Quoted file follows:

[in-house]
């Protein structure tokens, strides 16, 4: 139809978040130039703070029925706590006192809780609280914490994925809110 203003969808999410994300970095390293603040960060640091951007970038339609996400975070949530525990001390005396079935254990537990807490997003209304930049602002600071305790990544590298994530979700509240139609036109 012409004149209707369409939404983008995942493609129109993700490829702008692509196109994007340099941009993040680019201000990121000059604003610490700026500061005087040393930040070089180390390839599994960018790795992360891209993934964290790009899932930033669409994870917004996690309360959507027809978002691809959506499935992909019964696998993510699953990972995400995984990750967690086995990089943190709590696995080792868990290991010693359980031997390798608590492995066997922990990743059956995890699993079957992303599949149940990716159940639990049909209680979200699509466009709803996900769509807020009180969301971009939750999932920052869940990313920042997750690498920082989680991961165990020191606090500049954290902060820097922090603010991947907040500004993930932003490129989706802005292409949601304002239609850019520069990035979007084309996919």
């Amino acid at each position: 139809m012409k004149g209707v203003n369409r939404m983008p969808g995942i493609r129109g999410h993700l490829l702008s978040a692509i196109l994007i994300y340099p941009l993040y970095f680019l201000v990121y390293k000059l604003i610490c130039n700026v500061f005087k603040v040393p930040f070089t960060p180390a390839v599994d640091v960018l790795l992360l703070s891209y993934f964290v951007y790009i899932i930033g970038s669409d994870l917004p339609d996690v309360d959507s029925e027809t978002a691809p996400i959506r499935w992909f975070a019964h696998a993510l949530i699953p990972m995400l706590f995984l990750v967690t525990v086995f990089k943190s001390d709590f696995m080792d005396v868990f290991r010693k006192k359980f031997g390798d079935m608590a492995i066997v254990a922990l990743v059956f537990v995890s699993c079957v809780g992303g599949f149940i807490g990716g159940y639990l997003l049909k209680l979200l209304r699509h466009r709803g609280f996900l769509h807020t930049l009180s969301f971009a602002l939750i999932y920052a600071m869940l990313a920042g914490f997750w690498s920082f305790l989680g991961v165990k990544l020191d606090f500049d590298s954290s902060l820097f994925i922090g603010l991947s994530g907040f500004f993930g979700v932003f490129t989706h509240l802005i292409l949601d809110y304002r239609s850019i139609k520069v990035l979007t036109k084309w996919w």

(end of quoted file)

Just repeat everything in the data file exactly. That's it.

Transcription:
[in-house]
């Protein structure tokens, strides 16, 4: 139809978040130039703070029925706590006192809780609280914490994925809110 203003969808999410994300970095390293603040960060640091951007970038339609996400975070949530525990001390005396079935254990537990807490997003209304930049602002600071305790990544590298994530979700509240139609036109 012409004149209707369409939404983008995942493609129109993700490829702008692509196109994007340099941009993040680019201000990121000059604003610490700026500061005087040393930040070089180390390839599994960018790795992360891209993934964290790009899932930033669409994870917004996690309360959507027809978002691809959506499935992909019964696998993510699953990972995400995984990750967690086995990089943190709590696995080792868990290991010693359980031997390798608590492995066997922990990743059956995890699993079957992303599949149940990716159940639990049909209680979200699509466009709803996900769509807020009180969301971009939750999932920052869940990313920042997750690498920082989680991961165990020191606090500049954290902060820097922090603010991947907040500004993930932003490129989706802005292409949601304002239609850019520069990035979007084309996919």
């Amino acid at each position: 139809m012409k004149g209707v203003n369409r939404m983008p969808g995942i493609r129109g999410h993700l490829l702008s978040a692509i196109l994007i994300y340099p941009l993040y970095f680019l201000v990121y390293k000059l604003i610490c130039n700026v500061f005087k603040v040393p930040f070089t960060p180390a390839v599994d640091v960018l790795l992360l703070s891209y993934f964290v951007y790009i899932i930033g970038s669409d994870l917004p339609d996690v309360d959507s029925e027809t978002a691809p996400i959506r499935w992909f975070a019964h696998a993510l949530i699953p990972m995400l706590f995984l990750v967690t525990v086995f990089k943190s001390d709590f696995m080792d005396v868990f290991r010693k006192k359980f031997g390798d079935m608590a492995i066997v254990a922990l990743v059956f537990v995890s699993c079957v809780g992303g599949f149940i807490g990716g159940y639990l997003l049909k209680l979200l209304r699509h466009r709803g609280f996900l769509h807020t930049l009180s969301f971009a602002l939750i999932y920052a600071m869940l990313a920042g914490f997750w690498s920082f305790l989680g991961v165990k990544l020191d606090f500049d590298s954290s902060l820097f994925i922090g603010l991947s994530g907040f500004f993930g979700v932003f490129t989706h509240l802005i292409l949601d809110y304002r239609s850019i139609k520069v990035l979007t036109k084309w996919w």